legally-and-ethically-compliantWhen creating policies and environments to improve health, employers need to be aware of legal and ethical limits of their actions.31–34 A large number of federal, state and local laws, statutes and regulations apply to wellness programs in the workplace. For example, the Age Discrimination in Employment Act (ADEA) prohibits workplace discrimination based on age and would, therefore, likely require any workplace wellness program to make accommodations for older persons. The Americans with Disabilities Act (ADA) requires that reasonable accommodations be made for those with disabilities who wish to participate in workplace wellness programs. The Health Insurance Portability and Accountability Act (HIPAA) establishes rules for financial incentive programs associated with healthcare plans, including their magnitude, types, exemptions and triggers.7,33,35 HERO released a consensus statement on outcomes-based incentives that can help you design an incentives program that is compliant with HIPAA requirements. Regardless of whether incentives are linked to the health plan, you must ensure the privacy of employee information both to maintain trust and to maintain compliance with the Genetic Information Nondiscrimination Act, which prohibits individually identifiable genetic information from being shown to employers.36 To ensure your program complies with all legal requirements, it is best to have it reviewed by legal counsel before implementation.37

In addition to legal considerations, ethical issues can arise from workplace wellness programs. Workers may feel it’s an intrusion of privacy for employers to collect health information, or that certain incentive programs interfere with freedom of choice and unfairly penalize people for health issues they view as unrelated to their job performance.7,38,39 To avoid, or at least address, these potential legal and ethical challenges:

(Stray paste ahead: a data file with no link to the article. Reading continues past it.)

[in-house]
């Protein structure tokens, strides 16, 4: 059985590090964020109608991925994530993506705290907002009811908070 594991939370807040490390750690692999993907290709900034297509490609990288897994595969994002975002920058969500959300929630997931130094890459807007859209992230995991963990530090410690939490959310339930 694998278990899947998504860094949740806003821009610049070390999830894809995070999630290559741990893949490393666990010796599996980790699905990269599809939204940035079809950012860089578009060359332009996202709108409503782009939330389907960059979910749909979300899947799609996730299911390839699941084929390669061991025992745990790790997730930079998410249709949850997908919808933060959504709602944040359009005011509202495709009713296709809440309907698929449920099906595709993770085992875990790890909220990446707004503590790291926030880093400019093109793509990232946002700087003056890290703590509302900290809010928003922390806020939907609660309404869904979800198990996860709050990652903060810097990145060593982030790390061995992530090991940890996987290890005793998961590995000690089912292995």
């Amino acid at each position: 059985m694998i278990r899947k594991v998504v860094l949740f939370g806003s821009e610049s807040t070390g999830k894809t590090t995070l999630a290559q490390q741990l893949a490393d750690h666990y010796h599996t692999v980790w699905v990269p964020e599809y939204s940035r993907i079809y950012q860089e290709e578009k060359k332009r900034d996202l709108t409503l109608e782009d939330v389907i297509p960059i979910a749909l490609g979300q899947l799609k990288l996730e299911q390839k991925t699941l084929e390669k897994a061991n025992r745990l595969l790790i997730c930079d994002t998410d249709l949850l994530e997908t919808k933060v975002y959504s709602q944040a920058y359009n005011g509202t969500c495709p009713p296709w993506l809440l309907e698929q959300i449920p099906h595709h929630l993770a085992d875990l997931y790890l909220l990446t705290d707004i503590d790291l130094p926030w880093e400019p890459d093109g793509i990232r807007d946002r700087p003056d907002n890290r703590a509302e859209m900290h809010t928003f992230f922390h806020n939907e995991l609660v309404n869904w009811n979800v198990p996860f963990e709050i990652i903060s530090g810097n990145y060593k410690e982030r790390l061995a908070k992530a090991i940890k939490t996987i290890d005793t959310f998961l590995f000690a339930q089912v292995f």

1. Be aware of all laws that apply.
  2. Avoid discrimination when creating or implementing a wellness program.
  3. Treat all employees equally with respect to the wellness program.
  4. Consider the impact of the program on subgroups such as older persons and persons with disabilities, and provide employees with necessary accommodations.
  5. Make sure any rewards or penalties comply with legal limits (the Affordable Care Act currently limits rewards and penalties to 30 percent of the employee’s health-based coverage for health metrics with a 50 percent allowance to address tobacco use).
  6. o not reduce employees’ pay for health-related issues.33

Despite these potential pitfalls, it is important to note that legal problems, ethical violations or employee pushback are currently rare.7 In fact, interviews with employers to date have almost exclusively shown that while employees may initially be wary of workplace wellness programs, they often come to appreciate the benefits the programs offer.7,40 However, you should still consult with a lawyer or other legal counsel before implementing your program to reduce the likelihood of encountering legal problems later.